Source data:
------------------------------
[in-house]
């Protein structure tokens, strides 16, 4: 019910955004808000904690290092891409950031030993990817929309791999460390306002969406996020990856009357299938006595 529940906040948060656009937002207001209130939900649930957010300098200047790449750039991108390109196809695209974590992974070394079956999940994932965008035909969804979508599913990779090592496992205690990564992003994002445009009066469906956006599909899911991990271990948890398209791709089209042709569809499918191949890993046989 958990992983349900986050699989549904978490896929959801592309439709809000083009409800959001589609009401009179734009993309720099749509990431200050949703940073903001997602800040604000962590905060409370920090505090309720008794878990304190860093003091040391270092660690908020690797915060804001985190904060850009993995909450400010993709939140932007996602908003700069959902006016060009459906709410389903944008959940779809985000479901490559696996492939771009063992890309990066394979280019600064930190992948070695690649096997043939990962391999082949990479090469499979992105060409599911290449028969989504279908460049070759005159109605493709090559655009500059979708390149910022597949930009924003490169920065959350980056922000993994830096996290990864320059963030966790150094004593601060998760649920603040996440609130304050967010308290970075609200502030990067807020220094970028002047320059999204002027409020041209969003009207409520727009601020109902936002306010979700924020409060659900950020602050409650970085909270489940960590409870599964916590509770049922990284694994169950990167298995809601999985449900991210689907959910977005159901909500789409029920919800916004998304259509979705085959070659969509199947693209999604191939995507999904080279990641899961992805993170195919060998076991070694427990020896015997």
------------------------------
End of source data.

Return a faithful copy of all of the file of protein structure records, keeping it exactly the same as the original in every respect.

[in-house]
């Protein structure tokens, strides 16, 4: 019910955004808000904690290092891409950031030993990817929309791999460390306002969406996020990856009357299938006595 529940906040948060656009937002207001209130939900649930957010300098200047790449750039991108390109196809695209974590992974070394079956999940994932965008035909969804979508599913990779090592496992205690990564992003994002445009009066469906956006599909899911991990271990948890398209791709089209042709569809499918191949890993046989 958990992983349900986050699989549904978490896929959801592309439709809000083009409800959001589609009401009179734009993309720099749509990431200050949703940073903001997602800040604000962590905060409370920090505090309720008794878990304190860093003091040391270092660690908020690797915060804001985190904060850009993995909450400010993709939140932007996602908003700069959902006016060009459906709410389903944008959940779809985000479901490559696996492939771009063992890309990066394979280019600064930190992948070695690649096997043939990962391999082949990479090469499979992105060409599911290449028969989504279908460049070759005159109605493709090559655009500059979708390149910022597949930009924003490169920065959350980056922000993994830096996290990864320059963030966790150094004593601060998760649920603040996440609130304050967010308290970075609200502030990067807020220094970028002047320059999204002027409020041209969003009207409520727009601020109902936002306010979700924020409060659900950020602050409650970085909270489940960590409870599964916590509770049922990284694994169950990167298995809601999985449900991210689907959910977005159901909500789409029920919800916004998304259509979705085959070659969509199947693209999604191939995507999904080279990641899961992805993170195919060998076991070694427990020896015997």